The Vinton Treasurer’s Office/Finance Department is enthusiastic about a change to the town’s processing and payment system that is being implemented as early as the end of July.
Currently, the department works through three vendors in processing electronic credit, debit, and e-check payments. Once switched over, Payment Service Network will process all methods of payments for the Treasurer’s Office Utility System.
When the Treasurer’s Office is able to go live with Payment Services Network, a new website with instructions will be added to its webpage as well as notification in the upcoming utility bill.
Customers will need to re-enter their information into the new system, but once that is complete, the staff feels that the new system will be much easier to work with and will offer more diverse services. This will allow customers the options of paying through the Payment Services Network App, by automated telephone service, online, by call center, or in the office at the counter.
The Finance Department now offers another new service for payments to the Town of Vinton— the drive-through drop box. This service is available “at any time on any day.”
This option allows customers to drop off payments for processing the following business day, similar to the mail-in option, except this service allows customers to save a stamp. Treasurer Anne Cantrell says the department has seen a small increase in utilization and is grateful to offer this payment option to citizens.
Many larger municipal governments have a separate Treasurer’s Office and Finance Department; however, Vinton has combined the two.
A main function of the Finance Department is to prepare and present to Town Council a budget for each fiscal year for their approval, balanced between revenues and expenditures. State law requires that balance.
The town’s operating budget is currently made up of four different funds: the General Fund, the Grant Fund (added this spring), the Utility Fund, and the Stormwater Fund.
The General Fund covers the main operations of the Town including buildings and grounds, communication services, economic development, Fire and EMS emergency services, Human Resources, Legal services, maintenance of highways, streets, and bridges, Planning and Zoning, the Police Department, Animal Control, Public Transportation, Public Works Administration, recycling, refuse collection, Senior programs, special programs, Town Council, the Town Manager’s office, the Vinton History Museum, traffic signs and street lights, the Finance Department, the Vinton Business Center, the Vinton Veterans Monument, and the War Memorial.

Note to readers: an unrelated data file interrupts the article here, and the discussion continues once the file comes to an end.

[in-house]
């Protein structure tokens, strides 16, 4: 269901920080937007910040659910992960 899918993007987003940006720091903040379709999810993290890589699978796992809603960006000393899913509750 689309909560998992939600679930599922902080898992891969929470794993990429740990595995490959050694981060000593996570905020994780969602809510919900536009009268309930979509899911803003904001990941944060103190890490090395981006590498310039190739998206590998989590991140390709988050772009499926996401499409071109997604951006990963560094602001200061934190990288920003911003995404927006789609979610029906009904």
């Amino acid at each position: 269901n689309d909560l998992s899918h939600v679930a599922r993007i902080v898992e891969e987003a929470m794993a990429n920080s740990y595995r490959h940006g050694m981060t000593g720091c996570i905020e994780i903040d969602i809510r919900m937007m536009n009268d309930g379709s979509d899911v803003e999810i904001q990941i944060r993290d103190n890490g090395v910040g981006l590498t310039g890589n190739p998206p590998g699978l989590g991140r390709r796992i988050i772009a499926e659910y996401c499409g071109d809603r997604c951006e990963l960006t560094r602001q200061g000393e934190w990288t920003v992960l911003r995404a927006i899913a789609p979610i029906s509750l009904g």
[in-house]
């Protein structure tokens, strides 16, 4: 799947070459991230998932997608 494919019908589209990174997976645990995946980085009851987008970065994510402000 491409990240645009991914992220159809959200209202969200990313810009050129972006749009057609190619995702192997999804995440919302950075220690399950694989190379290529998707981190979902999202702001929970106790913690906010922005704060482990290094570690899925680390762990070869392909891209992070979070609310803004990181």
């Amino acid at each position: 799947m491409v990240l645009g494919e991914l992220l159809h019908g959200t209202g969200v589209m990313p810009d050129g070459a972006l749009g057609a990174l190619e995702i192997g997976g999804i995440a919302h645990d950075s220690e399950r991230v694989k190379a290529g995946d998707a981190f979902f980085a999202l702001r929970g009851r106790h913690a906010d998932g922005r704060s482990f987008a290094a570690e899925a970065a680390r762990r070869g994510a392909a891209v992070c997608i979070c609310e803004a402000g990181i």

The revenue for the General Fund is generated by general property taxes–real estate, personal property, and public service corporation taxes, and other local taxes including the consumer’s utility tax, business license taxes, franchise license taxes, motor vehicle licenses, bank stock taxes, admissions and amusement taxes, hotel and motel room taxes, prepared food taxes, and cigarette tax.
General Fund revenue also comes from permits and fees, fines and forfeitures, investment interest income, rental of town property, charges for services, and charges for use of the Vinton War Memorial. Additional revenue comes from Roanoke County payments for fire hydrants, refuse collection, and gainsharing. There are recovered cost revenues police contractual services, categorical and non-categorical aid, and state sales taxes.
The Utility Fund includes all fees charged for water and wastewater services and purchased water and covers water and wastewater system maintenance and management– all the expenses necessary to provide services to citizens.
The Stormwater Fund covers the administration and operations relating to stormwater and is covered by a transfer from the General and Utility Fund.
Currently, the Grant Fund oversees multiple grants awarded to the town from private, state, and federal funding programs.
The budget process gets under way officially in January each year with Capital Improvement requests sent to department heads and letters mailed to community organizations who typically request funds from council.
Department heads submit detailed budget requests for the next fiscal year early in February. The Town Council Finance Committee reviews and analyzes requests and eventually balances the revenue and expenditures.
Real property tax rates are presented in public hearings and set in early spring. In late March or early April, budget presentations to council begin. The town manager makes a detailed presentation, followed by work sessions to iron out changes. After months of diligent and sometimes tedious effort, the budget is approved through an ordinance in late May or early June at a regular council meeting.
During this year’s budget building process, the Vinton Finance Department set high goals for the upcoming fiscal year, including continuing to perform at the level that will earn it the CAFR and Budget Presentation awards from the GFOA each year, and maintaining tax collection and utility collection rates of over 90 percent (these have been 98 percent and 99.75 percent respectively in the past several years).